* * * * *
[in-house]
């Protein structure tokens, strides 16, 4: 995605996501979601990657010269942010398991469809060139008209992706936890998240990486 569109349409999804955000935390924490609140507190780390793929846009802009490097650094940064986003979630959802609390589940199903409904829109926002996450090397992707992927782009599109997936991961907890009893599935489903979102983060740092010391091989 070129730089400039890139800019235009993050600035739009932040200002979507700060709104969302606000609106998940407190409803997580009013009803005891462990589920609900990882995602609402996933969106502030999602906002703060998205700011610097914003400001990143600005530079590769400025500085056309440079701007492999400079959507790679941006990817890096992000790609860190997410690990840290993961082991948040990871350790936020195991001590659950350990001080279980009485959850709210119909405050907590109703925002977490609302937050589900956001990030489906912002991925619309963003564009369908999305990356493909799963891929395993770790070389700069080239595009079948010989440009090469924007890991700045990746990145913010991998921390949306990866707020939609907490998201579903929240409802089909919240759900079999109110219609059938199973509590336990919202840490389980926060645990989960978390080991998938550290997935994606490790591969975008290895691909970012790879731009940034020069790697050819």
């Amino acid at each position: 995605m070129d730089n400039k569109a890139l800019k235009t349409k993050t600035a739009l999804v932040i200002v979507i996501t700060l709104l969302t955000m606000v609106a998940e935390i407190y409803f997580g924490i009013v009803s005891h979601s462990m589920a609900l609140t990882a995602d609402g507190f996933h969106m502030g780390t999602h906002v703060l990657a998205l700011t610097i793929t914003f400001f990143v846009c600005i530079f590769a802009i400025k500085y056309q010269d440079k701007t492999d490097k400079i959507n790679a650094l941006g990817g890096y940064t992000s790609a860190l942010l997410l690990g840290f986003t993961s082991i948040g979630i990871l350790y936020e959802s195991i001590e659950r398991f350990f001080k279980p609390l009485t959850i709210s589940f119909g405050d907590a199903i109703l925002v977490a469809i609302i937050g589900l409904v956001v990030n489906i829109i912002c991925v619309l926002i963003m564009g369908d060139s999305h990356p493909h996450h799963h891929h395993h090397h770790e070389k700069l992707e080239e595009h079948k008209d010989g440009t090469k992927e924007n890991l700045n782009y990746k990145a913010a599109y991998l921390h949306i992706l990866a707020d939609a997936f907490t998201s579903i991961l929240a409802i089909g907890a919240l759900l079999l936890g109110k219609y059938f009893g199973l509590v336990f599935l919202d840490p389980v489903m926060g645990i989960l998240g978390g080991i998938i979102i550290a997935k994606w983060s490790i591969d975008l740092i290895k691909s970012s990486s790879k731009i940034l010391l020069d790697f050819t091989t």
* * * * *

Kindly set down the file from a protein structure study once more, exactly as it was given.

[in-house]
């Protein structure tokens, strides 16, 4: 995605996501979601990657010269942010398991469809060139008209992706936890998240990486 569109349409999804955000935390924490609140507190780390793929846009802009490097650094940064986003979630959802609390589940199903409904829109926002996450090397992707992927782009599109997936991961907890009893599935489903979102983060740092010391091989 070129730089400039890139800019235009993050600035739009932040200002979507700060709104969302606000609106998940407190409803997580009013009803005891462990589920609900990882995602609402996933969106502030999602906002703060998205700011610097914003400001990143600005530079590769400025500085056309440079701007492999400079959507790679941006990817890096992000790609860190997410690990840290993961082991948040990871350790936020195991001590659950350990001080279980009485959850709210119909405050907590109703925002977490609302937050589900956001990030489906912002991925619309963003564009369908999305990356493909799963891929395993770790070389700069080239595009079948010989440009090469924007890991700045990746990145913010991998921390949306990866707020939609907490998201579903929240409802089909919240759900079999109110219609059938199973509590336990919202840490389980926060645990989960978390080991998938550290997935994606490790591969975008290895691909970012790879731009940034020069790697050819």
């Amino acid at each position: 995605m070129d730089n400039k569109a890139l800019k235009t349409k993050t600035a739009l999804v932040i200002v979507i996501t700060l709104l969302t955000m606000v609106a998940e935390i407190y409803f997580g924490i009013v009803s005891h979601s462990m589920a609900l609140t990882a995602d609402g507190f996933h969106m502030g780390t999602h906002v703060l990657a998205l700011t610097i793929t914003f400001f990143v846009c600005i530079f590769a802009i400025k500085y056309q010269d440079k701007t492999d490097k400079i959507n790679a650094l941006g990817g890096y940064t992000s790609a860190l942010l997410l690990g840290f986003t993961s082991i948040g979630i990871l350790y936020e959802s195991i001590e659950r398991f350990f001080k279980p609390l009485t959850i709210s589940f119909g405050d907590a199903i109703l925002v977490a469809i609302i937050g589900l409904v956001v990030n489906i829109i912002c991925v619309l926002i963003m564009g369908d060139s999305h990356p493909h996450h799963h891929h395993h090397h770790e070389k700069l992707e080239e595009h079948k008209d010989g440009t090469k992927e924007n890991l700045n782009y990746k990145a913010a599109y991998l921390h949306i992706l990866a707020d939609a997936f907490t998201s579903i991961l929240a409802i089909g907890a919240l759900l079999l936890g109110k219609y059938f009893g199973l509590v336990f599935l919202d840490p389980v489903m926060g645990i989960l998240g978390g080991i998938i979102i550290a997935k994606w983060s490790i591969d975008l740092i290895k691909s970012s990486s790879k731009i940034l010391l020069d790697f050819t091989t």